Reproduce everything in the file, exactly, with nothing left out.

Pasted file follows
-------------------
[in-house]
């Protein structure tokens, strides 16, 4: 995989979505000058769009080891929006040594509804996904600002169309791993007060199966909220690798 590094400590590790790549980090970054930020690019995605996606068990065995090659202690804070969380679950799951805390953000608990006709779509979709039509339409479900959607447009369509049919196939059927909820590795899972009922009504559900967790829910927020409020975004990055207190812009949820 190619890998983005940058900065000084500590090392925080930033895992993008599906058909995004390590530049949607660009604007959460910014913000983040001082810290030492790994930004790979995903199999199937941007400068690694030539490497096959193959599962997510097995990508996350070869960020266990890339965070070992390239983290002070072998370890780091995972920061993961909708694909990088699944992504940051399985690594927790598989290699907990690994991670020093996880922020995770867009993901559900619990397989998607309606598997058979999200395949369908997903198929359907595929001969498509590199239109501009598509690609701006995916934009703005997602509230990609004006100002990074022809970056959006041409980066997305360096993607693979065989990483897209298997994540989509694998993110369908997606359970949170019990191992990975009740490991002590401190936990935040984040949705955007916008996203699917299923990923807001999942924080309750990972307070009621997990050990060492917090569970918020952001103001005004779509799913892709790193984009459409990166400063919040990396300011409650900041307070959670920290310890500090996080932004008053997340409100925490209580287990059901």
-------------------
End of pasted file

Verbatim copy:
[in-house]
């Protein structure tokens, strides 16, 4: 995989979505000058769009080891929006040594509804996904600002169309791993007060199966909220690798 590094400590590790790549980090970054930020690019995605996606068990065995090659202690804070969380679950799951805390953000608990006709779509979709039509339409479900959607447009369509049919196939059927909820590795899972009922009504559900967790829910927020409020975004990055207190812009949820 190619890998983005940058900065000084500590090392925080930033895992993008599906058909995004390590530049949607660009604007959460910014913000983040001082810290030492790994930004790979995903199999199937941007400068690694030539490497096959193959599962997510097995990508996350070869960020266990890339965070070992390239983290002070072998370890780091995972920061993961909708694909990088699944992504940051399985690594927790598989290699907990690994991670020093996880922020995770867009993901559900619990397989998607309606598997058979999200395949369908997903198929359907595929001969498509590199239109501009598509690609701006995916934009703005997602509230990609004006100002990074022809970056959006041409980066997305360096993607693979065989990483897209298997994540989509694998993110369908997606359970949170019990191992990975009740490991002590401190936990935040984040949705955007916008996203699917299923990923807001999942924080309750990972307070009621997990050990060492917090569970918020952001103001005004779509799913892709790193984009459409990166400063919040990396300011409650900041307070959670920290310890500090996080932004008053997340409100925490209580287990059901």